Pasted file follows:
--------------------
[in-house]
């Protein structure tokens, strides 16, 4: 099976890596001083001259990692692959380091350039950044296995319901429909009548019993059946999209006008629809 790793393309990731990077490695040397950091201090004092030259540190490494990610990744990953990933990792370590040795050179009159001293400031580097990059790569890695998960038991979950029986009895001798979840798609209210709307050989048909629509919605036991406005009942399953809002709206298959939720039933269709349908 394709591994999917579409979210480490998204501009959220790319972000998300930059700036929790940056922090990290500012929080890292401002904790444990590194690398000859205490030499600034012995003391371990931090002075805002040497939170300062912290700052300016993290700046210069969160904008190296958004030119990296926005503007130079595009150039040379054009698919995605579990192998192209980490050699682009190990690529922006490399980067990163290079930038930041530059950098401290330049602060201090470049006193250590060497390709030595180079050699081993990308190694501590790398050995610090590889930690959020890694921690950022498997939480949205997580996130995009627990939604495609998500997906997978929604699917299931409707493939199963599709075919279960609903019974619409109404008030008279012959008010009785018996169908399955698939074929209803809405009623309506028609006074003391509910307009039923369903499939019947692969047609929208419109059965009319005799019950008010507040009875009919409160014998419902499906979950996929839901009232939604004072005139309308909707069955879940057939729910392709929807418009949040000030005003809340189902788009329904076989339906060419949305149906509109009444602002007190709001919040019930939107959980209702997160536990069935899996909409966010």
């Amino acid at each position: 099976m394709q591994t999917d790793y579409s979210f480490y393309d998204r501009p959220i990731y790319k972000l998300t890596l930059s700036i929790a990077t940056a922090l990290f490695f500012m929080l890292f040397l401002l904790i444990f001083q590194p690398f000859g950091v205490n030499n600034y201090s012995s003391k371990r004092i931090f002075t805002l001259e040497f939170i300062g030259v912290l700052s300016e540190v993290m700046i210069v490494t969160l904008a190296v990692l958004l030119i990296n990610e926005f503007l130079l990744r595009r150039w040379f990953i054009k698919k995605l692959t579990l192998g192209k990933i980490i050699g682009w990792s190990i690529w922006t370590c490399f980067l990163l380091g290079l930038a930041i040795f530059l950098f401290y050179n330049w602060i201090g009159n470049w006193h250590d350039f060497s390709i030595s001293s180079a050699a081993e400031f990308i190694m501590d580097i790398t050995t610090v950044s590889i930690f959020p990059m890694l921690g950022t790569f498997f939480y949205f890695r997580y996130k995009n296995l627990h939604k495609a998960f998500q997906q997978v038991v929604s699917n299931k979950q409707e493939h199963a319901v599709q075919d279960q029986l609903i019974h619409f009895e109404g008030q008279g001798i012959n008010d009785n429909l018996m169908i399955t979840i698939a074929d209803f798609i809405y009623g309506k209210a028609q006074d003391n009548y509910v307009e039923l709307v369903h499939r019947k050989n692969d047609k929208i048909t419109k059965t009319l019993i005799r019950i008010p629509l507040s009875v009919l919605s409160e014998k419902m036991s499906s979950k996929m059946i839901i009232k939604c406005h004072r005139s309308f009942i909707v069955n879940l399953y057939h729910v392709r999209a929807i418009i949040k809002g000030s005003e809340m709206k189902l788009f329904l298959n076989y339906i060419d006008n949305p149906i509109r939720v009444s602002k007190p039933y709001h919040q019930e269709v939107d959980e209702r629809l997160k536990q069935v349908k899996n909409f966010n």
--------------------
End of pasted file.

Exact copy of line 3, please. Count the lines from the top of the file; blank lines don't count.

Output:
């Amino acid at each position: 099976m394709q591994t999917d790793y579409s979210f480490y393309d998204r501009p959220i990731y790319k972000l998300t890596l930059s700036i929790a990077t940056a922090l990290f490695f500012m929080l890292f040397l401002l904790i444990f001083q590194p690398f000859g950091v205490n030499n600034y201090s012995s003391k371990r004092i931090f002075t805002l001259e040497f939170i300062g030259v912290l700052s300016e540190v993290m700046i210069v490494t969160l904008a190296v990692l958004l030119i990296n990610e926005f503007l130079l990744r595009r150039w040379f990953i054009k698919k995605l692959t579990l192998g192209k990933i980490i050699g682009w990792s190990i690529w922006t370590c490399f980067l990163l380091g290079l930038a930041i040795f530059l950098f401290y050179n330049w602060i201090g009159n470049w006193h250590d350039f060497s390709i030595s001293s180079a050699a081993e400031f990308i190694m501590d580097i790398t050995t610090v950044s590889i930690f959020p990059m890694l921690g950022t790569f498997f939480y949205f890695r997580y996130k995009n296995l627990h939604k495609a998960f998500q997906q997978v038991v929604s699917n299931k979950q409707e493939h199963a319901v599709q075919d279960q029986l609903i019974h619409f009895e109404g008030q008279g001798i012959n008010d009785n429909l018996m169908i399955t979840i698939a074929d209803f798609i809405y009623g309506k209210a028609q006074d003391n009548y509910v307009e039923l709307v369903h499939r019947k050989n692969d047609k929208i048909t419109k059965t009319l019993i005799r019950i008010p629509l507040s009875v009919l919605s409160e014998k419902m036991s499906s979950k996929m059946i839901i009232k939604c406005h004072r005139s309308f009942i909707v069955n879940l399953y057939h729910v392709r999209a929807i418009i949040k809002g000030s005003e809340m709206k189902l788009f329904l298959n076989y339906i060419d006008n949305p149906i509109r939720v009444s602002k007190p039933y709001h919040q019930e269709v939107d959980e209702r629809l997160k536990q069935v349908k899996n909409f966010n």